Construction Industry Forecast The Ethiopian construction industry is expected to drive growth in the country with government investing 10% of GDP in the industry each year for the next decade. The expected contribution of the construction industry to GDP is 7.6% in 2015 but this is expected to rise as investment continues to come into the country and the government continues to heavily invest in infrastructure development. The contribution to GDP will increase on the back of massive infrastructure projects, as well as significantly large commercial and tourism construction in Addis Ababa. The massive strides taken by the country to produce its own cement will support the construction industry over the short- to medium-term. The focus on power generation in the country will also help sustain economic growth and allow the construction industry to undertake massive projects and use state-of-the-art equipment. Railway developments are continuing at a steady pace and the Djibouti-Ethiopia railway line will start operations in 2016. Macroeconomic Outlook Anders Heede, the CEO of BDO for Europe, the Middle East, and Africa, expects Ethiopia to be one of the best investments going forward in the medium term for international investors. The economy is currently the 12th fastest growing economy in the world and has shown growth of over 10% consistently over the last decade. Ethiopia is also Africa’s fastest-growing non-oil economy. It is viewed as stable and reliable because the government has delivered on its five year GTP which has seen massive investments in infrastructure projects. The economy of Ethiopia has also been diversified and is not solely reliable on agriculture or natural resources to sustain it, making it an attractive investment going forward. Heede believes that Ethiopia has all the right basics for an emerging market economy and that it will not be badly affected by the recovery of some developed economies. As long as there are no major events to disturb the current course the country seems to be on, Heede recommends Ethiopia as a safe and valuable long-term investment option. Political Outlook While analysts and locals still question the state of basic human rights regarding communications and association in Ethiopia, the government is attempting to improve foreign perspective on the country. Some analysts state that Ethiopia’s relationships with Eastern powers will have a ‘trickle-down’ effect and allow them to gain more credibility with Western countries. Others state that the inherent distrust of these powers will deter Western interest. The 2015 election saw the ruling Ethiopian People’s Revolutionary Democratic Front (EPRDF) win by a landslide in the national elections, stripping the official opposition of its one parliamentary seat and taking all 546 seats in the house. The EPRDF also won all but 21 of the 1,987 regional council seats. The party has been in power since the fall of the Derg regime in 1991, and oversaw a seamless and non-violent transfer of power after the death of Meles Zenawi after 21 years in power. The future international relations of the country received a boost as Barack Obama became the first sitting American president to visit Ethiopia. The close proximity of Ethiopia to Somalia, which has a high presence of al-Shabaab members, is a worry going forward, as is the possible consequences of the close security cooperation with the United States. The United States also stated that it was still “deeply concerned by continued restrictions on civil society, media, opposition parties, and independent voices and views” in the country. In general international analysts are cautious but optimistic about the political future of Ethiopia.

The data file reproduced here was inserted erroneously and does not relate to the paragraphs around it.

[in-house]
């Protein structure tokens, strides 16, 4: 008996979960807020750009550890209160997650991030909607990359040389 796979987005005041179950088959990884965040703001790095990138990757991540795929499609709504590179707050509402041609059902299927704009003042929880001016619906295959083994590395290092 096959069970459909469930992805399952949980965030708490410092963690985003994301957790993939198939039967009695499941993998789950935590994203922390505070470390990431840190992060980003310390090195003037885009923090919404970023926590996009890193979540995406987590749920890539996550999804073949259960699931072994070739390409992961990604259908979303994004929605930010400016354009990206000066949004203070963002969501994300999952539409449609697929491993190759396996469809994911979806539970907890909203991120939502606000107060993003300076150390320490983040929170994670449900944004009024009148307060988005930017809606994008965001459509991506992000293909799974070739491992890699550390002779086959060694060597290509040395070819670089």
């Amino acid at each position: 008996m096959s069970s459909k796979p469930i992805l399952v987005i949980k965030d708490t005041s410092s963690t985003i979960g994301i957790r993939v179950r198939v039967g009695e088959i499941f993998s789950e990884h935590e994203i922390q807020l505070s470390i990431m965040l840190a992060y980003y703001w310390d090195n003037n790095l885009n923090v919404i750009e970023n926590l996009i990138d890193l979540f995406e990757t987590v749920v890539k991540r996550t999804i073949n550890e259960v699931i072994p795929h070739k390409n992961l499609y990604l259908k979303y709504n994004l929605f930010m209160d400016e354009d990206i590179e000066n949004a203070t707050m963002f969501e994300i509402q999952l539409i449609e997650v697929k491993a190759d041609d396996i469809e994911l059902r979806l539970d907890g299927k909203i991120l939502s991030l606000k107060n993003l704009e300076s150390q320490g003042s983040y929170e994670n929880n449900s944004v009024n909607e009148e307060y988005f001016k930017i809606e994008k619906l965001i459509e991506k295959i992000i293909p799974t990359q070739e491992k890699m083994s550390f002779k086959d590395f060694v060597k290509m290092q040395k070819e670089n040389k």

Read More..